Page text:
Zuhair K. Al-Jaberi1, and John J. Myers2
1) Graduate Research Student, Missouri University of Science and Technology
1304 Pine Street, 201 Pine Building, Rolla, MO 65409, USA
e-mail: zkayc7@mst.edu
2)  Professor of Civil, Arch. and Envir. Engr and Associate Dean, Missouri University of Science and
305 McNutt Hall, 1400 N. Bishop Ave., Rolla, MO 65409, USA
e-mail: jmyers@mst.edu

Keywords: Reinforced Masonry, Strengthening, FRP, Environmental, FRCM.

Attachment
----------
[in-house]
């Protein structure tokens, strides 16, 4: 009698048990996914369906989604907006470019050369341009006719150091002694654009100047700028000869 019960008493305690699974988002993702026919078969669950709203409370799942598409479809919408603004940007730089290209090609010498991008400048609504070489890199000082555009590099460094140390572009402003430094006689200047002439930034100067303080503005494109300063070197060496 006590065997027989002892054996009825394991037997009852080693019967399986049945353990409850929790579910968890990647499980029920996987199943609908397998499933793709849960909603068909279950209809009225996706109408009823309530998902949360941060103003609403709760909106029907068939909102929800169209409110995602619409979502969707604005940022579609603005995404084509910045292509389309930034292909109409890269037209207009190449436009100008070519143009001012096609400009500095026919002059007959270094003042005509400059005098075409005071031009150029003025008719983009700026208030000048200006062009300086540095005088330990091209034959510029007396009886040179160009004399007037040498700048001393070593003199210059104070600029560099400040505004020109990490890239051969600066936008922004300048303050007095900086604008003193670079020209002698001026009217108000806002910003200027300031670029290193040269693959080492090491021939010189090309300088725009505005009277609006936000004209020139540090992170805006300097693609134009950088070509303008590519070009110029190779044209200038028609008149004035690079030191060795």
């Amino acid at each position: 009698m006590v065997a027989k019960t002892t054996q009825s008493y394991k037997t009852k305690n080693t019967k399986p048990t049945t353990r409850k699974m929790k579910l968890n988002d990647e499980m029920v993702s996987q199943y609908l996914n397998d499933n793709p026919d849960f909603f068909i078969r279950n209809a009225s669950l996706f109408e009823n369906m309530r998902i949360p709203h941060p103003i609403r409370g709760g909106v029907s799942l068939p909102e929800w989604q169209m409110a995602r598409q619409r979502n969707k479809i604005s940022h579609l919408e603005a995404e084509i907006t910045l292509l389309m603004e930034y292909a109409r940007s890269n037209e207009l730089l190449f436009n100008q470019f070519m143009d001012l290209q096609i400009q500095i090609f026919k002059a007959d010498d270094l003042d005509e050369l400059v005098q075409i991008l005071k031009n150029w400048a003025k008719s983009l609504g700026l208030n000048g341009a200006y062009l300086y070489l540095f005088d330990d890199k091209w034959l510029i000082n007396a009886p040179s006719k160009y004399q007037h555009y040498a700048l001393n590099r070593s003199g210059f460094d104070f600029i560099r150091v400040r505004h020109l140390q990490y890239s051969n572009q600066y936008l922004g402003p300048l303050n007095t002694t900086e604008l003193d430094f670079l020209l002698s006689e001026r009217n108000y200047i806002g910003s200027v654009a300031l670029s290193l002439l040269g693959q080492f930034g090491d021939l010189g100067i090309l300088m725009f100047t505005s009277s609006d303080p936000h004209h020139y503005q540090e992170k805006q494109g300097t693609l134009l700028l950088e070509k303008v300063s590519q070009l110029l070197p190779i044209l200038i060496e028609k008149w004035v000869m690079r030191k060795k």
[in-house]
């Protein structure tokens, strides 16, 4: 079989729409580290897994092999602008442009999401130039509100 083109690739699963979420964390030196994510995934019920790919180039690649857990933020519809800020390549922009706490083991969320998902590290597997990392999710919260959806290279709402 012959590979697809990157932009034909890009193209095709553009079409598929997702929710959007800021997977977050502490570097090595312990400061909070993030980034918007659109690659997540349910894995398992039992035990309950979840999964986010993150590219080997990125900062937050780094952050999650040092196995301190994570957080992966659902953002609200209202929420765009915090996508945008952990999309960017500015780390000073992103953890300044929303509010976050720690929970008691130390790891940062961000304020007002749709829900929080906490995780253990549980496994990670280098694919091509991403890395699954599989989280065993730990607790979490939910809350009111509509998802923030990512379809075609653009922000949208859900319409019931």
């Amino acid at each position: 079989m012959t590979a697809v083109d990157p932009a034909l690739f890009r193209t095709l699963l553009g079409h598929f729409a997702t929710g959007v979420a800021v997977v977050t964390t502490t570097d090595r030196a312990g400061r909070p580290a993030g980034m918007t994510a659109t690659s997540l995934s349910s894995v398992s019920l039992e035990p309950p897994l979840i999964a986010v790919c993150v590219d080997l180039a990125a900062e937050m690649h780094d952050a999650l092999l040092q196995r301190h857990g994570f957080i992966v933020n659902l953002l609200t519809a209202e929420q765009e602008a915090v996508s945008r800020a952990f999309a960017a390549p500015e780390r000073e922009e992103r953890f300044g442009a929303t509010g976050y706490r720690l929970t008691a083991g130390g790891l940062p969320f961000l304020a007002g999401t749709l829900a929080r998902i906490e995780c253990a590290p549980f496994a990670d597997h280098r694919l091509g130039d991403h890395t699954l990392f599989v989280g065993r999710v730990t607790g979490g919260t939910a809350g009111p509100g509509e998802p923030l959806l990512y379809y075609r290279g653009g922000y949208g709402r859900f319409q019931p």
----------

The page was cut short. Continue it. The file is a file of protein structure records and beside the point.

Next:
Abstract. In recent years, composites materials have been proved as an effective strengthening technique for civil engineering applications. The effectiveness of a strengthening system depends on the long-term bond behavior between fibers and the masonry substrate. There is a lack of long-term data on the performance of strengthened masonry walls under combined environmental exposure. This research focused on the effect of combined environmental cycles on flexural behavior of reinforced masonry walls strengthened with an externally bonded fiber reinforced polymer (EB FRP) or fiber reinforced cementitious matrix (FRCM). The walls performance was investigated by exposing the specimens to 350 different environmental cycles were induced through a computer-controlled environmental chamber. These cycles are proposed to simulate 20 years of the typical in-situ weather conditions of the Central US. Nine reinforced masonry walls were built for this study. An identical reinforced masonry wall in its unstrengthened form was used as a control specimen. Two sets of four specimens each were strengthened using EB FRP with different types of fabric (glass fabric and carbon laminate) and FRCM system. The first set was tested after at least 28 days as a curing period under laboratory conditions, while the other set was tested after 72 days of exposure to combined environmental conditions. The walls were tested under four-point bending and subjected to cyclic loading with loading rate 1.27 mm/min. In terms of flexural capacity, the specimens strengthened with carbon laminate or FRCM were affected by weathering condition more than the specimens strengthened with glass fabric. Different modes of failure occurred in this study, including crushing failure through the concrete block, as well as debonding of strengthening system from the masonry substrate.